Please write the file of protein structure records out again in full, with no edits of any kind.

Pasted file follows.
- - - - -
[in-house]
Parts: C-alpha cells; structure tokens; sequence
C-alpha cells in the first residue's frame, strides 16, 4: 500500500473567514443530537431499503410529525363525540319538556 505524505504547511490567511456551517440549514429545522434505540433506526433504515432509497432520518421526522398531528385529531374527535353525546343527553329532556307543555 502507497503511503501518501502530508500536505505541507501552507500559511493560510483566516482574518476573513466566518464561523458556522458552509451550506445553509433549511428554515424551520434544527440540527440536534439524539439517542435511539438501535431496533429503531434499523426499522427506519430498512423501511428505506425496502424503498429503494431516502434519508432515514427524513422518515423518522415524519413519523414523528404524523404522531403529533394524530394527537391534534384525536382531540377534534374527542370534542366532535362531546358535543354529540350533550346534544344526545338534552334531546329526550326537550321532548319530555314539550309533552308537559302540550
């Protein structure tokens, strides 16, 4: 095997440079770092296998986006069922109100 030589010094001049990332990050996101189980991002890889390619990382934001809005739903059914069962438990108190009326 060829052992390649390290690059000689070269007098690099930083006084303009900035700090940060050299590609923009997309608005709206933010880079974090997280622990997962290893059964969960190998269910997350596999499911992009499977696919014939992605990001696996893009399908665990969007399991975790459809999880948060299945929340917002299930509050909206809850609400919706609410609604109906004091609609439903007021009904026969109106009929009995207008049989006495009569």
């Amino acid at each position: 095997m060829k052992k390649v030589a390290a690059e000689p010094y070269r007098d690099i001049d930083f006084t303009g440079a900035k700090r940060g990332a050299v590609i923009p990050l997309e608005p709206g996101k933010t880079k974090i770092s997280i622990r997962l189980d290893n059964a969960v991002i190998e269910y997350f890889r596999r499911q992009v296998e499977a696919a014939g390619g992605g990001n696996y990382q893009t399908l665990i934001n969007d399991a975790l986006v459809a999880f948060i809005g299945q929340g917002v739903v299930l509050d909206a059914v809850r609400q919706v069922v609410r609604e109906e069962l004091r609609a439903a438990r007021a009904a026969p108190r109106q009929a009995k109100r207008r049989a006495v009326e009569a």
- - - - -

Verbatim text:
[in-house]
Parts: C-alpha cells; structure tokens; sequence
C-alpha cells in the first residue's frame, strides 16, 4: 500500500473567514443530537431499503410529525363525540319538556 505524505504547511490567511456551517440549514429545522434505540433506526433504515432509497432520518421526522398531528385529531374527535353525546343527553329532556307543555 502507497503511503501518501502530508500536505505541507501552507500559511493560510483566516482574518476573513466566518464561523458556522458552509451550506445553509433549511428554515424551520434544527440540527440536534439524539439517542435511539438501535431496533429503531434499523426499522427506519430498512423501511428505506425496502424503498429503494431516502434519508432515514427524513422518515423518522415524519413519523414523528404524523404522531403529533394524530394527537391534534384525536382531540377534534374527542370534542366532535362531546358535543354529540350533550346534544344526545338534552334531546329526550326537550321532548319530555314539550309533552308537559302540550
């Protein structure tokens, strides 16, 4: 095997440079770092296998986006069922109100 030589010094001049990332990050996101189980991002890889390619990382934001809005739903059914069962438990108190009326 060829052992390649390290690059000689070269007098690099930083006084303009900035700090940060050299590609923009997309608005709206933010880079974090997280622990997962290893059964969960190998269910997350596999499911992009499977696919014939992605990001696996893009399908665990969007399991975790459809999880948060299945929340917002299930509050909206809850609400919706609410609604109906004091609609439903007021009904026969109106009929009995207008049989006495009569």
């Amino acid at each position: 095997m060829k052992k390649v030589a390290a690059e000689p010094y070269r007098d690099i001049d930083f006084t303009g440079a900035k700090r940060g990332a050299v590609i923009p990050l997309e608005p709206g996101k933010t880079k974090i770092s997280i622990r997962l189980d290893n059964a969960v991002i190998e269910y997350f890889r596999r499911q992009v296998e499977a696919a014939g390619g992605g990001n696996y990382q893009t399908l665990i934001n969007d399991a975790l986006v459809a999880f948060i809005g299945q929340g917002v739903v299930l509050d909206a059914v809850r609400q919706v069922v609410r609604e109906e069962l004091r609609a439903a438990r007021a009904a026969p108190r109106q009929a009995k109100r207008r049989a006495v009326e009569a």